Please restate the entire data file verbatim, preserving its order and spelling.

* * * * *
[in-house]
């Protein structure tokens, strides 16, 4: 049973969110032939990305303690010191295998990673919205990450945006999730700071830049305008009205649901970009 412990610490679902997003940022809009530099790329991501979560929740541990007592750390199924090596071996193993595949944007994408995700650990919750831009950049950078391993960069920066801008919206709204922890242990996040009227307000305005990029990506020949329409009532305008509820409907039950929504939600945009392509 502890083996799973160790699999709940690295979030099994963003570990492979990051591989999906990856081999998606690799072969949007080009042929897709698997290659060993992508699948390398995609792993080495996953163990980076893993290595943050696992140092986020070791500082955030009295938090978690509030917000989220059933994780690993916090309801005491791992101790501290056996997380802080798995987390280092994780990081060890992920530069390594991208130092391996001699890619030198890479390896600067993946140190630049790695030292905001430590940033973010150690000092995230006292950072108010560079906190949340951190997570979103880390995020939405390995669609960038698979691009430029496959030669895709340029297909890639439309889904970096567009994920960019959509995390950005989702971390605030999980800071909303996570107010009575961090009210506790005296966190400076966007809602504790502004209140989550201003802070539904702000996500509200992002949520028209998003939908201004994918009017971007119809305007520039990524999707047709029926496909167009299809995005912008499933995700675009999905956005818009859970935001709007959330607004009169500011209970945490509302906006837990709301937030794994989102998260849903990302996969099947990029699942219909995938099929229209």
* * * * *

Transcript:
[in-house]
């Protein structure tokens, strides 16, 4: 049973969110032939990305303690010191295998990673919205990450945006999730700071830049305008009205649901970009 412990610490679902997003940022809009530099790329991501979560929740541990007592750390199924090596071996193993595949944007994408995700650990919750831009950049950078391993960069920066801008919206709204922890242990996040009227307000305005990029990506020949329409009532305008509820409907039950929504939600945009392509 502890083996799973160790699999709940690295979030099994963003570990492979990051591989999906990856081999998606690799072969949007080009042929897709698997290659060993992508699948390398995609792993080495996953163990980076893993290595943050696992140092986020070791500082955030009295938090978690509030917000989220059933994780690993916090309801005491791992101790501290056996997380802080798995987390280092994780990081060890992920530069390594991208130092391996001699890619030198890479390896600067993946140190630049790695030292905001430590940033973010150690000092995230006292950072108010560079906190949340951190997570979103880390995020939405390995669609960038698979691009430029496959030669895709340029297909890639439309889904970096567009994920960019959509995390950005989702971390605030999980800071909303996570107010009575961090009210506790005296966190400076966007809602504790502004209140989550201003802070539904702000996500509200992002949520028209998003939908201004994918009017971007119809305007520039990524999707047709029926496909167009299809995005912008499933995700675009999905956005818009859970935001709007959330607004009169500011209970945490509302906006837990709301937030794994989102998260849903990302996969099947990029699942219909995938099929229209």